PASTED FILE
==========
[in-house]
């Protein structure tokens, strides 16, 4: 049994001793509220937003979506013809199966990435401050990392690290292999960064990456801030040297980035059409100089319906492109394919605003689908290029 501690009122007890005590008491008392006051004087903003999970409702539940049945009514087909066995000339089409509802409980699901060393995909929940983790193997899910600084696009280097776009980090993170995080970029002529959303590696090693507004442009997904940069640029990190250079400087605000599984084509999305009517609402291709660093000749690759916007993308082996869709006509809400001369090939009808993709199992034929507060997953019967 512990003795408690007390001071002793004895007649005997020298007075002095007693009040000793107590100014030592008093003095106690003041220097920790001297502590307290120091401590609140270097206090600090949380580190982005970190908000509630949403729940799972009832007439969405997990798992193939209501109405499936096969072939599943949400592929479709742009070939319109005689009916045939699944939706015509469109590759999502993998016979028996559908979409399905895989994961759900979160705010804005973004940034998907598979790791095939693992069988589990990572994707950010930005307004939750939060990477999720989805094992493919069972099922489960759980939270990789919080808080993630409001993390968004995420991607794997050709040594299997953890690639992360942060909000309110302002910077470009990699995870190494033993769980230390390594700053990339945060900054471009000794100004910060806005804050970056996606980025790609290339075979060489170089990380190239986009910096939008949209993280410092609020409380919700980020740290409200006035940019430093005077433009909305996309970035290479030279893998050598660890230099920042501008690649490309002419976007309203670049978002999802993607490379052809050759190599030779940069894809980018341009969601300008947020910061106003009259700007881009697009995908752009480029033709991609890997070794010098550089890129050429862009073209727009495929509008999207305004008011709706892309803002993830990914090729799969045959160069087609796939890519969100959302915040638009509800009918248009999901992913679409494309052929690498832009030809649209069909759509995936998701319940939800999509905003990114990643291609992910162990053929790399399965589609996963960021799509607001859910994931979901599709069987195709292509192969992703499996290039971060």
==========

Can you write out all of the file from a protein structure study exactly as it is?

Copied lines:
[in-house]
């Protein structure tokens, strides 16, 4: 049994001793509220937003979506013809199966990435401050990392690290292999960064990456801030040297980035059409100089319906492109394919605003689908290029 501690009122007890005590008491008392006051004087903003999970409702539940049945009514087909066995000339089409509802409980699901060393995909929940983790193997899910600084696009280097776009980090993170995080970029002529959303590696090693507004442009997904940069640029990190250079400087605000599984084509999305009517609402291709660093000749690759916007993308082996869709006509809400001369090939009808993709199992034929507060997953019967 512990003795408690007390001071002793004895007649005997020298007075002095007693009040000793107590100014030592008093003095106690003041220097920790001297502590307290120091401590609140270097206090600090949380580190982005970190908000509630949403729940799972009832007439969405997990798992193939209501109405499936096969072939599943949400592929479709742009070939319109005689009916045939699944939706015509469109590759999502993998016979028996559908979409399905895989994961759900979160705010804005973004940034998907598979790791095939693992069988589990990572994707950010930005307004939750939060990477999720989805094992493919069972099922489960759980939270990789919080808080993630409001993390968004995420991607794997050709040594299997953890690639992360942060909000309110302002910077470009990699995870190494033993769980230390390594700053990339945060900054471009000794100004910060806005804050970056996606980025790609290339075979060489170089990380190239986009910096939008949209993280410092609020409380919700980020740290409200006035940019430093005077433009909305996309970035290479030279893998050598660890230099920042501008690649490309002419976007309203670049978002999802993607490379052809050759190599030779940069894809980018341009969601300008947020910061106003009259700007881009697009995908752009480029033709991609890997070794010098550089890129050429862009073209727009495929509008999207305004008011709706892309803002993830990914090729799969045959160069087609796939890519969100959302915040638009509800009918248009999901992913679409494309052929690498832009030809649209069909759509995936998701319940939800999509905003990114990643291609992910162990053929790399399965589609996963960021799509607001859910994931979901599709069987195709292509192969992703499996290039971060």